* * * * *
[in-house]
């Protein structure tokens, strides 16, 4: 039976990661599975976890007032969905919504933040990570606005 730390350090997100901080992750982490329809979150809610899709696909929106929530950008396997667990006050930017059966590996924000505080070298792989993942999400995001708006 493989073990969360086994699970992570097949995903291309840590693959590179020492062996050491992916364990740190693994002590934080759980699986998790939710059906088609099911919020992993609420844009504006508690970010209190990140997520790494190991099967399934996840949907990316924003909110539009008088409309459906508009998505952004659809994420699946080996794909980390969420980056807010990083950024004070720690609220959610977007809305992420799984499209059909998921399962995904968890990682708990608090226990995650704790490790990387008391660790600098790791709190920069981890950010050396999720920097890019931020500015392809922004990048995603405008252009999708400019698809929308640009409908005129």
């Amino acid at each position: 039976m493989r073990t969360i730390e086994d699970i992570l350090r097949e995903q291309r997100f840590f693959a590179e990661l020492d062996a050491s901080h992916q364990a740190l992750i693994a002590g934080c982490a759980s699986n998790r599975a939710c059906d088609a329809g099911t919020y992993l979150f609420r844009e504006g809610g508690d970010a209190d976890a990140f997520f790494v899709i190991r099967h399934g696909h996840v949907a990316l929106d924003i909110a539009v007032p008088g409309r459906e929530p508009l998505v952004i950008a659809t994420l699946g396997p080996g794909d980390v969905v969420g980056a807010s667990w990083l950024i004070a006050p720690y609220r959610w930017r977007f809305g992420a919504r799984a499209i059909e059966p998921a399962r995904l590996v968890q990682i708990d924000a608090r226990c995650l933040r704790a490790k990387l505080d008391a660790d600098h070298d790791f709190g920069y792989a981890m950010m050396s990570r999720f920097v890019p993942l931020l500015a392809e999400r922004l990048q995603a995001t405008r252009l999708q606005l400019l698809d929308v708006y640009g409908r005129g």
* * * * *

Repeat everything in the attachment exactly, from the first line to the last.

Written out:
[in-house]
């Protein structure tokens, strides 16, 4: 039976990661599975976890007032969905919504933040990570606005 730390350090997100901080992750982490329809979150809610899709696909929106929530950008396997667990006050930017059966590996924000505080070298792989993942999400995001708006 493989073990969360086994699970992570097949995903291309840590693959590179020492062996050491992916364990740190693994002590934080759980699986998790939710059906088609099911919020992993609420844009504006508690970010209190990140997520790494190991099967399934996840949907990316924003909110539009008088409309459906508009998505952004659809994420699946080996794909980390969420980056807010990083950024004070720690609220959610977007809305992420799984499209059909998921399962995904968890990682708990608090226990995650704790490790990387008391660790600098790791709190920069981890950010050396999720920097890019931020500015392809922004990048995603405008252009999708400019698809929308640009409908005129």
């Amino acid at each position: 039976m493989r073990t969360i730390e086994d699970i992570l350090r097949e995903q291309r997100f840590f693959a590179e990661l020492d062996a050491s901080h992916q364990a740190l992750i693994a002590g934080c982490a759980s699986n998790r599975a939710c059906d088609a329809g099911t919020y992993l979150f609420r844009e504006g809610g508690d970010a209190d976890a990140f997520f790494v899709i190991r099967h399934g696909h996840v949907a990316l929106d924003i909110a539009v007032p008088g409309r459906e929530p508009l998505v952004i950008a659809t994420l699946g396997p080996g794909d980390v969905v969420g980056a807010s667990w990083l950024i004070a006050p720690y609220r959610w930017r977007f809305g992420a919504r799984a499209i059909e059966p998921a399962r995904l590996v968890q990682i708990d924000a608090r226990c995650l933040r704790a490790k990387l505080d008391a660790d600098h070298d790791f709190g920069y792989a981890m950010m050396s990570r999720f920097v890019p993942l931020l500015a392809e999400r922004l990048q995603a995001t405008r252009l999708q606005l400019l698809d929308v708006y640009g409908r005129g």